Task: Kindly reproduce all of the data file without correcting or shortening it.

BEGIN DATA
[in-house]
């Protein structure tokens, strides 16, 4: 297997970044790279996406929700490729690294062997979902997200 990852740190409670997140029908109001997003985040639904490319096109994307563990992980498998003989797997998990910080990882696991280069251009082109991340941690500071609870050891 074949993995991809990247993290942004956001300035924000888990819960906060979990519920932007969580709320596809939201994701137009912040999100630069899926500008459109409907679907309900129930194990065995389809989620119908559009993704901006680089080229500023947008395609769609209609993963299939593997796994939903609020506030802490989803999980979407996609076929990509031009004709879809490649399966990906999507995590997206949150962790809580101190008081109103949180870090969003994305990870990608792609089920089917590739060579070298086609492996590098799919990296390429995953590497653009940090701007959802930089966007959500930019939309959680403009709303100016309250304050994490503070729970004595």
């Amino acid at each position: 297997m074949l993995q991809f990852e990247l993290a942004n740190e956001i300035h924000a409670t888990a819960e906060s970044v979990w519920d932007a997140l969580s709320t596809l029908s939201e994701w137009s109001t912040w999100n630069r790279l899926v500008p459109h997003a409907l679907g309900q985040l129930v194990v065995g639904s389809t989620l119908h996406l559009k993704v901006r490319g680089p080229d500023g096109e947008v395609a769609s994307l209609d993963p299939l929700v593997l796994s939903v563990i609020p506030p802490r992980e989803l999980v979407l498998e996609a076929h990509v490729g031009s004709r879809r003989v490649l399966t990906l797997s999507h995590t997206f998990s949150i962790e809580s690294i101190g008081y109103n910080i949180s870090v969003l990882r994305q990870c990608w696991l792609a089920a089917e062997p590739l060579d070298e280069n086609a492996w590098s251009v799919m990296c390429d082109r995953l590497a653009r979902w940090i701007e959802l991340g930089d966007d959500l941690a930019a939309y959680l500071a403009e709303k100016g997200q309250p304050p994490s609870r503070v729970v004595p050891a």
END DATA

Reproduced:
[in-house]
């Protein structure tokens, strides 16, 4: 297997970044790279996406929700490729690294062997979902997200 990852740190409670997140029908109001997003985040639904490319096109994307563990992980498998003989797997998990910080990882696991280069251009082109991340941690500071609870050891 074949993995991809990247993290942004956001300035924000888990819960906060979990519920932007969580709320596809939201994701137009912040999100630069899926500008459109409907679907309900129930194990065995389809989620119908559009993704901006680089080229500023947008395609769609209609993963299939593997796994939903609020506030802490989803999980979407996609076929990509031009004709879809490649399966990906999507995590997206949150962790809580101190008081109103949180870090969003994305990870990608792609089920089917590739060579070298086609492996590098799919990296390429995953590497653009940090701007959802930089966007959500930019939309959680403009709303100016309250304050994490503070729970004595």
């Amino acid at each position: 297997m074949l993995q991809f990852e990247l993290a942004n740190e956001i300035h924000a409670t888990a819960e906060s970044v979990w519920d932007a997140l969580s709320t596809l029908s939201e994701w137009s109001t912040w999100n630069r790279l899926v500008p459109h997003a409907l679907g309900q985040l129930v194990v065995g639904s389809t989620l119908h996406l559009k993704v901006r490319g680089p080229d500023g096109e947008v395609a769609s994307l209609d993963p299939l929700v593997l796994s939903v563990i609020p506030p802490r992980e989803l999980v979407l498998e996609a076929h990509v490729g031009s004709r879809r003989v490649l399966t990906l797997s999507h995590t997206f998990s949150i962790e809580s690294i101190g008081y109103n910080i949180s870090v969003l990882r994305q990870c990608w696991l792609a089920a089917e062997p590739l060579d070298e280069n086609a492996w590098s251009v799919m990296c390429d082109r995953l590497a653009r979902w940090i701007e959802l991340g930089d966007d959500l941690a930019a939309y959680l500071a403009e709303k100016g997200q309250p304050p994490s609870r503070v729970v004595p050891a």